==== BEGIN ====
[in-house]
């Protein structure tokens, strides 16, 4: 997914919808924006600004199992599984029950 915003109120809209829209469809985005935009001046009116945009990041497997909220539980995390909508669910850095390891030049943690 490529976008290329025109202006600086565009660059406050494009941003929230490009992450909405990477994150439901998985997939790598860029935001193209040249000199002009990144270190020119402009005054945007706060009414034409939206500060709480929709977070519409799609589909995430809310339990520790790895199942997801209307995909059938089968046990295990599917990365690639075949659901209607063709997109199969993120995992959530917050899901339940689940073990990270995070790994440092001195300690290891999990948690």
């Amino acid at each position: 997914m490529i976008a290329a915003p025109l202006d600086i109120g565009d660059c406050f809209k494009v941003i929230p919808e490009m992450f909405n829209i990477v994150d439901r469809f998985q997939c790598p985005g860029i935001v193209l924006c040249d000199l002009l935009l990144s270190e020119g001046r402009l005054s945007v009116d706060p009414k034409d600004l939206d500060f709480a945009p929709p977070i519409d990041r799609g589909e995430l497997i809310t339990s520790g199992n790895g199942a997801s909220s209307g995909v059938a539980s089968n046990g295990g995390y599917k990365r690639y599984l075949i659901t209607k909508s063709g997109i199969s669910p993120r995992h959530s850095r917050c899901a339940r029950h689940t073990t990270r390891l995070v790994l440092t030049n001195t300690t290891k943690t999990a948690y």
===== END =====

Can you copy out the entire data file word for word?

[in-house]
């Protein structure tokens, strides 16, 4: 997914919808924006600004199992599984029950 915003109120809209829209469809985005935009001046009116945009990041497997909220539980995390909508669910850095390891030049943690 490529976008290329025109202006600086565009660059406050494009941003929230490009992450909405990477994150439901998985997939790598860029935001193209040249000199002009990144270190020119402009005054945007706060009414034409939206500060709480929709977070519409799609589909995430809310339990520790790895199942997801209307995909059938089968046990295990599917990365690639075949659901209607063709997109199969993120995992959530917050899901339940689940073990990270995070790994440092001195300690290891999990948690």
């Amino acid at each position: 997914m490529i976008a290329a915003p025109l202006d600086i109120g565009d660059c406050f809209k494009v941003i929230p919808e490009m992450f909405n829209i990477v994150d439901r469809f998985q997939c790598p985005g860029i935001v193209l924006c040249d000199l002009l935009l990144s270190e020119g001046r402009l005054s945007v009116d706060p009414k034409d600004l939206d500060f709480a945009p929709p977070i519409d990041r799609g589909e995430l497997i809310t339990s520790g199992n790895g199942a997801s909220s209307g995909v059938a539980s089968n046990g295990g995390y599917k990365r690639y599984l075949i659901t209607k909508s063709g997109i199969s669910p993120r995992h959530s850095r917050c899901a339940r029950h689940t073990t990270r390891l995070v790994l440092t030049n001195t300690t290891k943690t999990a948690y």